French-style madeleines should have a hump! Getting a hump is not a sign of a bad cookie — quite the opposite. A madeleine bump is the sign of a very authentic madeleine cookie. Of course, your madeleine will taste just as good without the hump, but the hump is the more French way.

A madeleine hump results from having a chilled pan and batter, placed in a hot oven. When you chill the batter, it takes longer for heat to begin baking the center of the cookie.

The oven spring caused by the hot oven pushes the center of the batter upward before it can bake and set. The hump will usually form toward the end of baking.

how to get a hump on madeleine cookies

How to Make Classic Madeleine Cookies With Humps

Gather the ingredients and a stand mixer fitted with a paddle attachment. You will need:

  • large eggs
  • sugar
  • kosher salt
  • lemon zest
  • pure vanilla extract
  • flour
  • baking powder
  • butter

Next, mix the batter and bake.

  1. Chill the greased and flour-dusted madeleine molds well. You may even want to freeze them.
  2. Mix the batter according to the recipe directions.
  3. Chill the batter for at least one hour, or up to 12 hours. The batter will thicken.
  4. Use a hot oven. I bake the madeleines at 425 degrees Fahrenheit (about 220 Celsius). You can also place your filled madeleine mold on top of a hot sheet pan for extra oomph.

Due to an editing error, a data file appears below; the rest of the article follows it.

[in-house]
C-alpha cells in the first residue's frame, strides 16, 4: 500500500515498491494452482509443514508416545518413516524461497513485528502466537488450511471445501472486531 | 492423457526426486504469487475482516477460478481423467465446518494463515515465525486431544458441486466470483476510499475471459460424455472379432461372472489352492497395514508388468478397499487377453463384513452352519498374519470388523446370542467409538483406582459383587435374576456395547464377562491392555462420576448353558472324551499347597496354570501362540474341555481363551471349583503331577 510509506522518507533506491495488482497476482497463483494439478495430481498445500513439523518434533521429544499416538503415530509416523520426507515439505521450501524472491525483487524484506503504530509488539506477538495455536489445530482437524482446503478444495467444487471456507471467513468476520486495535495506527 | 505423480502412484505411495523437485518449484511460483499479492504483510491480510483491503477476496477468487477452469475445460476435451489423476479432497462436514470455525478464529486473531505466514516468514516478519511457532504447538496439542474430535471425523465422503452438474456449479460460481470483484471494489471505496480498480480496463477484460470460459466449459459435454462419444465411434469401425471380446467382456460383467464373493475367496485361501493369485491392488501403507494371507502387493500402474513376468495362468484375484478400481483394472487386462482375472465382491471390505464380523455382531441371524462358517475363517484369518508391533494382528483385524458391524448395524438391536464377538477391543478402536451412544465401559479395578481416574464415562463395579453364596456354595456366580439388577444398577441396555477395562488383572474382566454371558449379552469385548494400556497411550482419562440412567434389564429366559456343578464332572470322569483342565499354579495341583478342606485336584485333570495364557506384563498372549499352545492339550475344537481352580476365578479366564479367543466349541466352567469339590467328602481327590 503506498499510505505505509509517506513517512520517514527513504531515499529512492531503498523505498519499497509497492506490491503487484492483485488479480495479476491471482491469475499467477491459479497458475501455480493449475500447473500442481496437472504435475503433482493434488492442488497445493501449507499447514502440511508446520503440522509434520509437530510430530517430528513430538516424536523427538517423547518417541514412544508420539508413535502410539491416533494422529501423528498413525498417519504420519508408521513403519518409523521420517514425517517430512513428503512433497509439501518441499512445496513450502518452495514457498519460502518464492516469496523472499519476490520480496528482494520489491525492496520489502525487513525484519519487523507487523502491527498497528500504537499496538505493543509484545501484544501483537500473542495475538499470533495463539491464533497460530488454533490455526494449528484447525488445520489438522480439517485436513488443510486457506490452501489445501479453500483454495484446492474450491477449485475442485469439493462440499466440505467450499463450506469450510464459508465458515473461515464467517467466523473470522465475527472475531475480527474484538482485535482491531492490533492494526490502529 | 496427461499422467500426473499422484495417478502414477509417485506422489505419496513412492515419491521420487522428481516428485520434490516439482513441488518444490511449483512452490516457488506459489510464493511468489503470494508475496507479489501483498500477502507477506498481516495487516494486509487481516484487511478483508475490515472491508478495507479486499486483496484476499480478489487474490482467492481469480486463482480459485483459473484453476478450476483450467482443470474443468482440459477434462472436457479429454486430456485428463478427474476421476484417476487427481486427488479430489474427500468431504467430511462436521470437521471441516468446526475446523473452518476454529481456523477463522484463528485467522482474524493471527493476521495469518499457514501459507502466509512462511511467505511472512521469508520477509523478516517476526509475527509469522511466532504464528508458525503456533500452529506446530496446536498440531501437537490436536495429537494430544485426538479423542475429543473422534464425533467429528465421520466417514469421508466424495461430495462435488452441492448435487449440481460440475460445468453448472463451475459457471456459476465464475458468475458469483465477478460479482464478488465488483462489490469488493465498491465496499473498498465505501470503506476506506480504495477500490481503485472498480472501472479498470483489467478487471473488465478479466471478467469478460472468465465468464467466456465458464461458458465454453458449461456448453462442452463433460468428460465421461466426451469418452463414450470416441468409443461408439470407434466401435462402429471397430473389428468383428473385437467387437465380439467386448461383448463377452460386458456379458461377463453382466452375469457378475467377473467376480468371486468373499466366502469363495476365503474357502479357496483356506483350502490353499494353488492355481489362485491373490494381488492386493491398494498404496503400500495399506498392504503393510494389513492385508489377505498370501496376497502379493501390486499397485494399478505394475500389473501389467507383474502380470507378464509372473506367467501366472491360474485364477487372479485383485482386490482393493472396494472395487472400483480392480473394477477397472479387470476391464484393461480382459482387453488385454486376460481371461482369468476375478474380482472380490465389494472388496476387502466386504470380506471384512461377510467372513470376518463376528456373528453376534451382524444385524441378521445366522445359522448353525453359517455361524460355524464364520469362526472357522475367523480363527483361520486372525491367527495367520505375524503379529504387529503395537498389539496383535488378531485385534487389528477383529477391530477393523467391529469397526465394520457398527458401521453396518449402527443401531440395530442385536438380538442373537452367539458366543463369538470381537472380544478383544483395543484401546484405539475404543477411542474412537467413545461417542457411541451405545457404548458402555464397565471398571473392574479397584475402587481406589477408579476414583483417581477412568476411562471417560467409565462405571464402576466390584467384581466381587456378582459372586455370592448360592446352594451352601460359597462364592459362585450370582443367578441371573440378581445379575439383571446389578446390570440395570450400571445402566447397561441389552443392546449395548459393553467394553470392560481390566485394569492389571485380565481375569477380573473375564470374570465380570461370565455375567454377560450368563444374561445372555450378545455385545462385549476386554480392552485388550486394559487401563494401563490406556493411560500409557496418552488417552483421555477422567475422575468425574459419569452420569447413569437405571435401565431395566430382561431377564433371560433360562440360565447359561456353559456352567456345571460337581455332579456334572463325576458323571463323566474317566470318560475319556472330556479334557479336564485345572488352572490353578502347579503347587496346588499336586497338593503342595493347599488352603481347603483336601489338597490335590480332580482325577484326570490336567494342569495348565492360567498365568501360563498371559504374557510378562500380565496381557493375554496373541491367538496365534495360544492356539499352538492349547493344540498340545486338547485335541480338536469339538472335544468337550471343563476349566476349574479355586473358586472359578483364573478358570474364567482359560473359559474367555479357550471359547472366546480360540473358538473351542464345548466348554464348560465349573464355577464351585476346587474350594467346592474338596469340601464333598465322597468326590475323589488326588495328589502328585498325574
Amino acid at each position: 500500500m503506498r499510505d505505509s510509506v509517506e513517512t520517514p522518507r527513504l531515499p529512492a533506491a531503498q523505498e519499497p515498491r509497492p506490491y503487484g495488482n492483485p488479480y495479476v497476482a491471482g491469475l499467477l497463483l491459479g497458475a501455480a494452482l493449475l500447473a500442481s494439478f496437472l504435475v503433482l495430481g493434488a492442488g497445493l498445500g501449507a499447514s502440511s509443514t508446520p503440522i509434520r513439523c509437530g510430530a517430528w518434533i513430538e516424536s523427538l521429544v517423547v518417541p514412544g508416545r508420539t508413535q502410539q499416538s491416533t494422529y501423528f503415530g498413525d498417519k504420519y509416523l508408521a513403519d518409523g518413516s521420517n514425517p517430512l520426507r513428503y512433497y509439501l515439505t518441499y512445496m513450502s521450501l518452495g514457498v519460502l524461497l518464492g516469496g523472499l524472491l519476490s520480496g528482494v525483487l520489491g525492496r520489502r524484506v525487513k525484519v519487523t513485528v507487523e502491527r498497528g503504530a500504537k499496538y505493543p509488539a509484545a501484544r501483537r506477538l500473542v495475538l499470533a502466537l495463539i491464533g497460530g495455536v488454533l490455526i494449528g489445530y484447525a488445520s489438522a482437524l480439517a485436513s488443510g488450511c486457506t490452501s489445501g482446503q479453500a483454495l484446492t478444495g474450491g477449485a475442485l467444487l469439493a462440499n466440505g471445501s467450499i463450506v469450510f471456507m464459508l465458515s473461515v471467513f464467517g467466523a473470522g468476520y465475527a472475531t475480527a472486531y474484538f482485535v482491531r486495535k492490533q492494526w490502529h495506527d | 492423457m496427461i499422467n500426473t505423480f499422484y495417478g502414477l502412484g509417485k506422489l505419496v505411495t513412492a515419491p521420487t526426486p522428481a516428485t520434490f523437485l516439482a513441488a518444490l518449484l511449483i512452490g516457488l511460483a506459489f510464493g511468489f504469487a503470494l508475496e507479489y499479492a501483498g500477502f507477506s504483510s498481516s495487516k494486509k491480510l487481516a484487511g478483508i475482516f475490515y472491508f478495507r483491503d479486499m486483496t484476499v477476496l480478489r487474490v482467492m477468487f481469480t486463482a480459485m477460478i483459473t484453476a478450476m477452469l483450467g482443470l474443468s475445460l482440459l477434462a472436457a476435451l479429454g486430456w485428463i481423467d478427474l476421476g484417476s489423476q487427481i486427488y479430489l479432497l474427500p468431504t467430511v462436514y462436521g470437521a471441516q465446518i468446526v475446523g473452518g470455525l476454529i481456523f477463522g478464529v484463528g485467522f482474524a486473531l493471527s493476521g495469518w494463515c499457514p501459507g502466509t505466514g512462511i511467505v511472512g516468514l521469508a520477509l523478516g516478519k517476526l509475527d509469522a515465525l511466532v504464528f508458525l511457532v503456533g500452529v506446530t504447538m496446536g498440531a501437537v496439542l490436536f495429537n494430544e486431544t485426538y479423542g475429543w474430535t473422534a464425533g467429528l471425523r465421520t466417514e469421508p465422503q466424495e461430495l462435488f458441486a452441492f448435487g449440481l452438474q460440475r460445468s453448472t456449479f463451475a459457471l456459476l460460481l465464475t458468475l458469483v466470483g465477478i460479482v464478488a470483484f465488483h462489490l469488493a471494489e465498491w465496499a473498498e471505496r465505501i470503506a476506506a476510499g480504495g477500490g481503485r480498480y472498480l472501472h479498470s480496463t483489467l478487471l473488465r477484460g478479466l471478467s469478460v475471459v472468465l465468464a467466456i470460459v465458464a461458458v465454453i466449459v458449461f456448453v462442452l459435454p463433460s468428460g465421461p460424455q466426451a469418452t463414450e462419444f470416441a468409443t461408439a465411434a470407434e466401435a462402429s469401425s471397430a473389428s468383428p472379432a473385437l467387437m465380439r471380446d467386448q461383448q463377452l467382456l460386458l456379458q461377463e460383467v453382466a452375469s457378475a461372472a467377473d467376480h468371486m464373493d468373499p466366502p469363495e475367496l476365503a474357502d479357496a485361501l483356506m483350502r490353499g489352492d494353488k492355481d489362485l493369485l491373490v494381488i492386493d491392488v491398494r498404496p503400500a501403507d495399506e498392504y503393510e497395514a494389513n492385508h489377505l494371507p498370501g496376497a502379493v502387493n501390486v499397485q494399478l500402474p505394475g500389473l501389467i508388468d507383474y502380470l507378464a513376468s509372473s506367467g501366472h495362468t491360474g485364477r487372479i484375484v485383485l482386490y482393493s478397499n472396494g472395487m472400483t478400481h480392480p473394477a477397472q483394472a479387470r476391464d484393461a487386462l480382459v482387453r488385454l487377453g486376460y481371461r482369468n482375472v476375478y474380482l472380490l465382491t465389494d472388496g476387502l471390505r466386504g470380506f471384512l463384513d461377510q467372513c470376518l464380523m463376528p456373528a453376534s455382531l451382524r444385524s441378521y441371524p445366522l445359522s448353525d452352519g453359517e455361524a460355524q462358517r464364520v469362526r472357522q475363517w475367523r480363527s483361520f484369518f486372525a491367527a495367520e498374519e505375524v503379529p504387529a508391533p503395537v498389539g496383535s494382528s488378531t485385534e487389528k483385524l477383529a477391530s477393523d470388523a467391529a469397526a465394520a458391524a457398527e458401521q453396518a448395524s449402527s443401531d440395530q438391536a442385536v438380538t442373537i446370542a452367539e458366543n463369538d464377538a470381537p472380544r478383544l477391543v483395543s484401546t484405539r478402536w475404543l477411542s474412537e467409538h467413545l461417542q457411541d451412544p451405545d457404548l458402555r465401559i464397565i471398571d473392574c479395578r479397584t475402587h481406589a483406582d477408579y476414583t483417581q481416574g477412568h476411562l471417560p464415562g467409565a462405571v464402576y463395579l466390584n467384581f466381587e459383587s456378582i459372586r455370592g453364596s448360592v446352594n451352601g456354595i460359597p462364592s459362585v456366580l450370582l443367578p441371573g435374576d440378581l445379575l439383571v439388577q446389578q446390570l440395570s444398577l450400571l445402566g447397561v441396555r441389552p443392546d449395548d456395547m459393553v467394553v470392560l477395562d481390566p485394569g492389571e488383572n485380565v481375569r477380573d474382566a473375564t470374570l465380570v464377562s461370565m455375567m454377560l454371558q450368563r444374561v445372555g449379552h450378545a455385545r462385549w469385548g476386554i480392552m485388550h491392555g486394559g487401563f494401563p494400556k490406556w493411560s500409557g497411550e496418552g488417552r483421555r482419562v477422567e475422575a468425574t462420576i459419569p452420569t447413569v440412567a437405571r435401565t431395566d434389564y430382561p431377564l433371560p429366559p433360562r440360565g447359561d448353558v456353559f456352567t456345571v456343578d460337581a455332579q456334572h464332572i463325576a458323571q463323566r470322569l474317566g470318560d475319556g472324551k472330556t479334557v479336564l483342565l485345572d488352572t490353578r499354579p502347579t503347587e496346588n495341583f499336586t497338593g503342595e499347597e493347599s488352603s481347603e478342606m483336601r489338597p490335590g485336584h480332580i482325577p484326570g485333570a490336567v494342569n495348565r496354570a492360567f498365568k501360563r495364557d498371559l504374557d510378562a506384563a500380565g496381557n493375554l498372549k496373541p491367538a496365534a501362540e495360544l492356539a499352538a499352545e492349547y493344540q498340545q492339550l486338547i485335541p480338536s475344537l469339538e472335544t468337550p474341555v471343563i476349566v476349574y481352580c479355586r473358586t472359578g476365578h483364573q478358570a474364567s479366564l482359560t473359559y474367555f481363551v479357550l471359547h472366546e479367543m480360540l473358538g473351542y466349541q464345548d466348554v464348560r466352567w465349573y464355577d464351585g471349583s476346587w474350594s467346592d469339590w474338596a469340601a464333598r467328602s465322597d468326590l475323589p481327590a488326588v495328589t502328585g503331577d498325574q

Enjoy these lovely little cookies on their own, preferably warm from the oven, with a cup of tea or coffee.


Love this classic madeleine cookie recipe? Enjoy more French desserts:

Real French Madeleine Cookies: The Recipe

French Madeleine Cookies

A classic French madeleine recipe. This is the sweet vanilla sponge cookie that you deserve to dip into your cup of tea. Plus: learn how to get that classic madeleine hump.
Prep Time15 minutes
Cook Time10 minutes
Chilling Time2 hours
Course: Dessert, Snack, tea
Cuisine: French
Keywords:: classic madeleine cookies, cookies, dessert, easy, French, madeleine cookies recipe, madeleine cookies with hump, madeleines, sponge cake, tea cakes
Servings: 18 or so standard madeleines


  • 3 large eggs, room temperature
  • 2/3 cup sugar
  • 1/8 teaspoon kosher salt (I use Diamond Crystal)
  • Zest of one lemon, optional
  • 1 teaspoon pure vanilla extract, or 1/2 teaspoon vanilla bean paste
  • 1 1/4 cups all-purpose flour
  • 3/4 teaspoon baking powder
  • 1 stick (8 tablespoons) unsalted butter, melted and cooled
  • Powdered sugar to garnish, optional


  • Grease well and dust with flour your madeleine pans or molds. Chill in the freezer or refrigerator until ready to use.
    PRO TIP: The cold molds will help form the classic madeleine humps thanks to a well-developed oven spring.
  • Beat the eggs, sugar, salt, lemon zest (if using), and vanilla in the bowl of an electric mixer fitted with the paddle attachment on medium-high until light and somewhat thickened.
    PRO TIP: Need to bring your eggs to room temperature in a hurry? Place them in a bowl of very warm water for about 10 minutes.